October 16th, 2009
09:46 AM ET
Having won the Emmy for Outstanding Comedy Series every season that it has been on, you would think "30 Rock" could afford to coast on its reputation. But from the very first scene, where Jack appears to welcome the viewing audience to "Season Four," the show continued to deliver rapid-fire laughs in its traditional style.
The comedic pairing of Jack and Kenneth has always been a winner (even more so than Tracy and Kenneth), and the season premiere was no exception. When Kenneth got a glimpse of Jack's big bonus after being told that NBC was out of money ("Bonus means extra. I know that. From game shows."), the network page became a most unlikely strike leader.
Being highly visible during the writer's strike of two years ago, Tina Fey seemed uniquely qualified to poke fun at them, as both Jenna and Tracy eventually joined the picketers: Tracy, after a hilarious search for his roots, which mostly consisted of him trying clumsily to connect with random passersby ("Hello, fellow human being. Would you like to ask me what time it is?"), and Jenna, after hearing of Liz and Pete's plan to hire a new cast member.
Speaking of Liz and Pete's storyline, that one seemed the weakest of the episode, as their attempts to hide what they were doing seemed more cliched than what this show usually does. I did like the line about picking up her nutritionist and elderly son, though. Jenna's plan to appeal more to middle America by going country while promoting NBC's tennis coverage, on the other hand, was one of the show's highlights.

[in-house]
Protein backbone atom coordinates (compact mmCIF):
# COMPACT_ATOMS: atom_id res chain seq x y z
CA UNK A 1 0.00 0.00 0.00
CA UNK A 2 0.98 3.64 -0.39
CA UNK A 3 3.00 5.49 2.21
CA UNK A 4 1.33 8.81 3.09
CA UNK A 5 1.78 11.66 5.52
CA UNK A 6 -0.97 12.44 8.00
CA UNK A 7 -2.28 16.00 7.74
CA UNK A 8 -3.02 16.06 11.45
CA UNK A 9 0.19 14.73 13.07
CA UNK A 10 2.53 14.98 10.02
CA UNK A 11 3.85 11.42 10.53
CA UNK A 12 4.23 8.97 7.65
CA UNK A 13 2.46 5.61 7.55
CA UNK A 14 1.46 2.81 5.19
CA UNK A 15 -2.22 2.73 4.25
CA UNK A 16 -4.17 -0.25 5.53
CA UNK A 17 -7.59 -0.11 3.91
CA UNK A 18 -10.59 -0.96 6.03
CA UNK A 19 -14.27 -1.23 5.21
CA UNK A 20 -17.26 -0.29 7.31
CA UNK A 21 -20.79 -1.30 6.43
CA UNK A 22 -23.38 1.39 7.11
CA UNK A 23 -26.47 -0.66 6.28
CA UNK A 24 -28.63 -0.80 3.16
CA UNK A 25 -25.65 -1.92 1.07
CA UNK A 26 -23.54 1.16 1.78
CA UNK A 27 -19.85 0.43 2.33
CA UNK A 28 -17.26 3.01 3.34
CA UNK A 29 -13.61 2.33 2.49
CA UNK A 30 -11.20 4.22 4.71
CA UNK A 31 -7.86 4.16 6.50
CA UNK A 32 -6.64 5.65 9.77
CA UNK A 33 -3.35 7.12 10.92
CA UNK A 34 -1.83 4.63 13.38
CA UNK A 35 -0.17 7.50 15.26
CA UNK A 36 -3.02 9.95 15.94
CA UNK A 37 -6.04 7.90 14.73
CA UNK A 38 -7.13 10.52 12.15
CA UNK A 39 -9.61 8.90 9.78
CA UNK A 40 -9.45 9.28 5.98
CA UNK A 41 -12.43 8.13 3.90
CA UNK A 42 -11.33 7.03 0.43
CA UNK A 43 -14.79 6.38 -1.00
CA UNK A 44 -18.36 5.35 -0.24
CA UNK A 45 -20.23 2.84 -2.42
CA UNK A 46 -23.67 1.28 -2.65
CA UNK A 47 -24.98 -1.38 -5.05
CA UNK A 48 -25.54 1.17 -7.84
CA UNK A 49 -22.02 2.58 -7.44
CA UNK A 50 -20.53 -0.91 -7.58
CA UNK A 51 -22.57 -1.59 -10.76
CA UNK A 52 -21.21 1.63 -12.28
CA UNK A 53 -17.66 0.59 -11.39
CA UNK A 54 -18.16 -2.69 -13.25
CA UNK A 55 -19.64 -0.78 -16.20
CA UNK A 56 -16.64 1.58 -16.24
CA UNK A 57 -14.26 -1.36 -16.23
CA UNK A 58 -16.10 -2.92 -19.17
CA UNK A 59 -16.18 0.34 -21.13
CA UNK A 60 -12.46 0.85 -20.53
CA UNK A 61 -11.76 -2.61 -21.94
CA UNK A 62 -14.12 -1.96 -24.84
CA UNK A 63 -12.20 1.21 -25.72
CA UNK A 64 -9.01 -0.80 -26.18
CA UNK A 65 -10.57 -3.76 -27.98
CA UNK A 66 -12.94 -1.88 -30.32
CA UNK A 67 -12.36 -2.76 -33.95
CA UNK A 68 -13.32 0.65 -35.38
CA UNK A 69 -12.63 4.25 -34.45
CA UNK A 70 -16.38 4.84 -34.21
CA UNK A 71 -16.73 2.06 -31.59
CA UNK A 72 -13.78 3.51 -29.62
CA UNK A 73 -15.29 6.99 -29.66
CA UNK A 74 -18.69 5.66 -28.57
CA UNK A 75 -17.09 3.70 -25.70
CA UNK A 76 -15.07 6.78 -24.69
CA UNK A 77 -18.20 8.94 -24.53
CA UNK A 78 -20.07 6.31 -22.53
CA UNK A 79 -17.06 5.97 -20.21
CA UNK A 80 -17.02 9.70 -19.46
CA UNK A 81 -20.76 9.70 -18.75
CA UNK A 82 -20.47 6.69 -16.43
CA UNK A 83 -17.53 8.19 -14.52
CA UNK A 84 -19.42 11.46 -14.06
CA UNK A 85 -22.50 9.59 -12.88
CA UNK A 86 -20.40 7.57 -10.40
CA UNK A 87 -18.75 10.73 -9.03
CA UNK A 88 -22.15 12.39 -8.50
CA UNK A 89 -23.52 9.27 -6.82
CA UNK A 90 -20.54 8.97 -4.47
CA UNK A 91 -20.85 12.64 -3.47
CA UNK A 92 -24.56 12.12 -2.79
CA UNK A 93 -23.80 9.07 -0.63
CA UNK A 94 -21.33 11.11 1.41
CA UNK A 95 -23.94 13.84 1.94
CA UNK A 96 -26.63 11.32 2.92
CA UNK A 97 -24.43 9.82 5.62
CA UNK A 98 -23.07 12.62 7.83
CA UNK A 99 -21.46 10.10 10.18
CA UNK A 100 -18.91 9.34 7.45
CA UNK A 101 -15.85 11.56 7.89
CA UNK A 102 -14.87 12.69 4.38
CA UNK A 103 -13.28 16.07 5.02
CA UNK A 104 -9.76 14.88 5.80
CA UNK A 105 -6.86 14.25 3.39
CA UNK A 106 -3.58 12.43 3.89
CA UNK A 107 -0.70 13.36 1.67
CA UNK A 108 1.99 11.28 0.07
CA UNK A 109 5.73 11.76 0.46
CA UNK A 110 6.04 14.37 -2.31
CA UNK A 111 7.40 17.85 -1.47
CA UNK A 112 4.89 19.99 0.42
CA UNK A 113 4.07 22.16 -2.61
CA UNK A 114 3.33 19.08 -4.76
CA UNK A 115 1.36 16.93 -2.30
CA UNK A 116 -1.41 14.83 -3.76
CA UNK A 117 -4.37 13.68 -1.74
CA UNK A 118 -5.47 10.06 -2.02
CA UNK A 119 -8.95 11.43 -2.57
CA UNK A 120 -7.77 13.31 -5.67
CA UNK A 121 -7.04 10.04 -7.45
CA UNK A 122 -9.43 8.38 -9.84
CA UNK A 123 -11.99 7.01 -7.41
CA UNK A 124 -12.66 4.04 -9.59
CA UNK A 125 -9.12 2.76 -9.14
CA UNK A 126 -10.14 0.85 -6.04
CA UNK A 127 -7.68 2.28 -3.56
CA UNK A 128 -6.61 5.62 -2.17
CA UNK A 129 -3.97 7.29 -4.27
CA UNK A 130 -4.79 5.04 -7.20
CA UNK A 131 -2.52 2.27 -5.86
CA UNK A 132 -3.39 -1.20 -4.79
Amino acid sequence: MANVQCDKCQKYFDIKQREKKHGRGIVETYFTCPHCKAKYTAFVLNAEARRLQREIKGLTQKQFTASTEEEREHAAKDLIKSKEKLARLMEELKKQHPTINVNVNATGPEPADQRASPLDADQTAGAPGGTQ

I wasn't a fan of Steve Buscemi's first guest appearance as Len, but the character has grown on me since. His plan to infiltrate the striking pages led to some of the episode's funnier moments.
All in all, it was a solid return for the show, though it probably won't be remembered as one of the best episodes ever. I'm happy to hear that there will be less reliance on big-name guest stars this season, too, as the show is usually best when it's just the main cast doing what they do best (with the exceptions of Jon Hamm and Salma Hayek).
What did you think? Did the season premiere make you optimistic that this show's still got it? Or are its best days behind it?
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